Harassing Journalists Is ‘Absolutely Unacceptable’: Acting CBP Commissioner
Morgan spoke several days after a passport control officer at Dulles airport held up a Defense One editor until he said he wrote "propaganda."
It’s “absolutely unacceptable” for Customs and Border Protection officers to harass journalists, the acting CBP commissioner said Tuesday.
At a White House press conference, Mark Morgan was asked about several incidents in the past year in which journalists coming through various U.S. border-control points reported being harassed, and in one case detained for several hours, by CBP officials.
“Let me say that any journalist — right? — that is stopped and harassed and treated improperly because they're a journalist is absolutely unacceptable, unequivocally,” Morgan said, according to a White House transcript. “We, proactively, if we see something in an article, even if it hasn’t been reported, we're going to report it to our Office of Professional Responsibility. Because here's one thing we can say: We can disagree all we want, right? I learned from Lieutenant General Lear a long time ago: Disrespect doesn’t mean disagreement. Right? And there's a little thing in the country called freedom of speech. So anything that we do that would impede that, we are going to hold people accountable as unacceptable, 100 percent.”
Morgan did not explicitly mention the harassment last Thursday of Defense One News Editor Ben Watson at Dulles International Airport. In that incident, a CBP passport control officer held Watson’s passport until he received an affirmative answer to the question: “You write propaganda, right?”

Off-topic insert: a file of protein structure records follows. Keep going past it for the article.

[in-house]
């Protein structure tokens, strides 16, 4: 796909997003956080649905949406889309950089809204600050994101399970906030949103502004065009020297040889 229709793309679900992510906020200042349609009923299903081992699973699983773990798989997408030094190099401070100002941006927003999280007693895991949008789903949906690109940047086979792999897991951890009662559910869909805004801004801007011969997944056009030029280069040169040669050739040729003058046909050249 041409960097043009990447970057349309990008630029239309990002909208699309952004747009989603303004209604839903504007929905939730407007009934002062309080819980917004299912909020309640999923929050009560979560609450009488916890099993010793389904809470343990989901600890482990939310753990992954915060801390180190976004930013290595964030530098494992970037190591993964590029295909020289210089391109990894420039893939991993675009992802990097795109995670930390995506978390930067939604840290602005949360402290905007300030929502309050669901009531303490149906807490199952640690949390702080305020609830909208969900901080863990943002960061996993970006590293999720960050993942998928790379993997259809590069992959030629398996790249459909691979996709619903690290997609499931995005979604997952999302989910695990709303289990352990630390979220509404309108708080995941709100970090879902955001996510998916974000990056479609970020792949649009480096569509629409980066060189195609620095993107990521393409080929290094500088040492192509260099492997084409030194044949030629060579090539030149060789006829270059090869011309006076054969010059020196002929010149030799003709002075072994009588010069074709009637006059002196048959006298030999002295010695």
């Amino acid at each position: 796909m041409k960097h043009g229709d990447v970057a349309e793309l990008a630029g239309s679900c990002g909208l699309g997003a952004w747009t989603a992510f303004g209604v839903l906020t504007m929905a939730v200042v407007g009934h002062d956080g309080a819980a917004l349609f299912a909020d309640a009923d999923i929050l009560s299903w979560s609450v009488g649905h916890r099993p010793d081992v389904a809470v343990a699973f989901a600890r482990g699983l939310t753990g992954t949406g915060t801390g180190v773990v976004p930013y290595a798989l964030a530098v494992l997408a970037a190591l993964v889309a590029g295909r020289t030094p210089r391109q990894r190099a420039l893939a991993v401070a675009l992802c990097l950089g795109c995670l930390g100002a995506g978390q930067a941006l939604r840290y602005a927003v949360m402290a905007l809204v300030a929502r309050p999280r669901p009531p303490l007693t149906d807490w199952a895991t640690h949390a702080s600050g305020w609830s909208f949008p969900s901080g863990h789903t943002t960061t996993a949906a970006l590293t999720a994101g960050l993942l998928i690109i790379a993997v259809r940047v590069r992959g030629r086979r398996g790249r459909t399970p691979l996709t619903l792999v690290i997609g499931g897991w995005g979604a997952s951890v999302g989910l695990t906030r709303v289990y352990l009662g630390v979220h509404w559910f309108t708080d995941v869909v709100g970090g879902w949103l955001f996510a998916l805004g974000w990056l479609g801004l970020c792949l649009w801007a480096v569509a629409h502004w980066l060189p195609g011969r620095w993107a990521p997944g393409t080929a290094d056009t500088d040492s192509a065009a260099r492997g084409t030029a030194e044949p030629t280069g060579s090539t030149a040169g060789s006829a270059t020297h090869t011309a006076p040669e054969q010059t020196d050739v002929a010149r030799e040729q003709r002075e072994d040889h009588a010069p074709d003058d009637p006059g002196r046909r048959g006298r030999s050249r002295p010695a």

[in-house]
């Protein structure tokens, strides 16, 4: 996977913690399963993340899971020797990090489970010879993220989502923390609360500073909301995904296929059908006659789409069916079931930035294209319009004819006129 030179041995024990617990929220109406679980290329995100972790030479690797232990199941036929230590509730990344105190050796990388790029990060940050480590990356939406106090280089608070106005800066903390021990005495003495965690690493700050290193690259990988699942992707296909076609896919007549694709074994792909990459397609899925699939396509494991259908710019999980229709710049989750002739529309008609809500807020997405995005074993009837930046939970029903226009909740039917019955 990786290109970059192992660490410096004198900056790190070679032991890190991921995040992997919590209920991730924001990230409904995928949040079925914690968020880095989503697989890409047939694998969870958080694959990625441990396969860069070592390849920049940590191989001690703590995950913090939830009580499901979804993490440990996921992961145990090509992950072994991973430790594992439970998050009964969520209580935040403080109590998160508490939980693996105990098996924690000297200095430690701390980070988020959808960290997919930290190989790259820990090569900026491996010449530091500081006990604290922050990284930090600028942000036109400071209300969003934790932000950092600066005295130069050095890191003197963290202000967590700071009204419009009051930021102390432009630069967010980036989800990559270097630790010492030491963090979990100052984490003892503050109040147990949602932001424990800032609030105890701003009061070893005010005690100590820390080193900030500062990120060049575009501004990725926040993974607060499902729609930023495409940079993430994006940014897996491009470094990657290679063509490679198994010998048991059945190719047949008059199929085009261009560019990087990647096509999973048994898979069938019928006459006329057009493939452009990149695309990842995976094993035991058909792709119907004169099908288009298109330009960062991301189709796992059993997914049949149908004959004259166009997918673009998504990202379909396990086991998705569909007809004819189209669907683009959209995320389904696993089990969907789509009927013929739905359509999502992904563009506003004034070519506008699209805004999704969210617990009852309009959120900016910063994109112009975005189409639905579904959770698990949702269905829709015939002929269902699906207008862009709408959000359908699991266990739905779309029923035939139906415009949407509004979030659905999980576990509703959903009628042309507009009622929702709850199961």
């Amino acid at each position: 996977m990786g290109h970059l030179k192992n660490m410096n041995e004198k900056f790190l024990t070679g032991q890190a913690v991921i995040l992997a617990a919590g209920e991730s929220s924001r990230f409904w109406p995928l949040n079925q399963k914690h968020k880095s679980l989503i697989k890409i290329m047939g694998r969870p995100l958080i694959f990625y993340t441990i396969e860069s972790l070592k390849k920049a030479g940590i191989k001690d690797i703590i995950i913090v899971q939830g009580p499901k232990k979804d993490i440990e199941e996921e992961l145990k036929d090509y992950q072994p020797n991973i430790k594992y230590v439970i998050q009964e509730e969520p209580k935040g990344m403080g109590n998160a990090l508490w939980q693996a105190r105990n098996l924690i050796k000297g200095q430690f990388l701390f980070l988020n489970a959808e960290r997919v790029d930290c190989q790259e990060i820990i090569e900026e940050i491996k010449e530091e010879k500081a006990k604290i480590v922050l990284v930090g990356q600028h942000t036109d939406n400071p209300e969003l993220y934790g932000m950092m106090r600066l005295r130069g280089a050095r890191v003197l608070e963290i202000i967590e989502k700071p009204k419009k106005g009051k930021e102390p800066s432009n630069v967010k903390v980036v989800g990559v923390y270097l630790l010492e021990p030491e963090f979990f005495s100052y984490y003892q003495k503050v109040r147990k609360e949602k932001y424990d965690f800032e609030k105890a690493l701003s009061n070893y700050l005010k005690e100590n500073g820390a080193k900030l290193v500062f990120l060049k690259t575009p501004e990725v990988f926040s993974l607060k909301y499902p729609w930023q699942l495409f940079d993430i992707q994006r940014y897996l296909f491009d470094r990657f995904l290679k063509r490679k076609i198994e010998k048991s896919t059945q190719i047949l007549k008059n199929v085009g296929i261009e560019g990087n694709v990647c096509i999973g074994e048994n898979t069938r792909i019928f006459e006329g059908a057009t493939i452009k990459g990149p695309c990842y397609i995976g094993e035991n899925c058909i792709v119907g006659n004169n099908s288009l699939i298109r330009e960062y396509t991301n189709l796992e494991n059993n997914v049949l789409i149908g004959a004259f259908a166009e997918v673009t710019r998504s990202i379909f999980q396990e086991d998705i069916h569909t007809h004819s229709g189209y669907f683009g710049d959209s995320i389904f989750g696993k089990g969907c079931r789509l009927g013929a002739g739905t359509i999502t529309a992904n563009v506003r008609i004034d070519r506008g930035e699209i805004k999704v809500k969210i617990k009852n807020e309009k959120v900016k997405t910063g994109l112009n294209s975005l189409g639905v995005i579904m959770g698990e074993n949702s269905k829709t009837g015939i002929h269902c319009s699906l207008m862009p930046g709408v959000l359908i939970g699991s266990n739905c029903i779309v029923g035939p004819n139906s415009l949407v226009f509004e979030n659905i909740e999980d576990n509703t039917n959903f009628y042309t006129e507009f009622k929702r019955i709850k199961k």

CBP spokeswoman Stephanie Malin confirmed that the incident has been reported to CBP’s Office of Professional Responsibility. She also said that it is pending review by the Office of the Inspector General of the Department of Homeland Security, CBP’s parent agency.
Malin explained that the DHS inspector general maintains the investigative “right of first refusal” on all allegations involving the department’s employees.
“If the OIG elects to investigate the allegation, CBP will fully cooperate,” she said. “Alternatively, if the OIG opts to refer the matter back to CBP, the allegation will be investigated by CBP’s Office of Professional Responsibility.”
At the conclusion of the investigation, she said, its findings will be sent to CBP management for review and evaluation. If the investigation shows that there was a violation of agency policy or of CBP’s Standards of Conduct, Malin said, “appropriate corrective action will be initiated in accordance with applicable law, regulation and collective bargaining requirements.”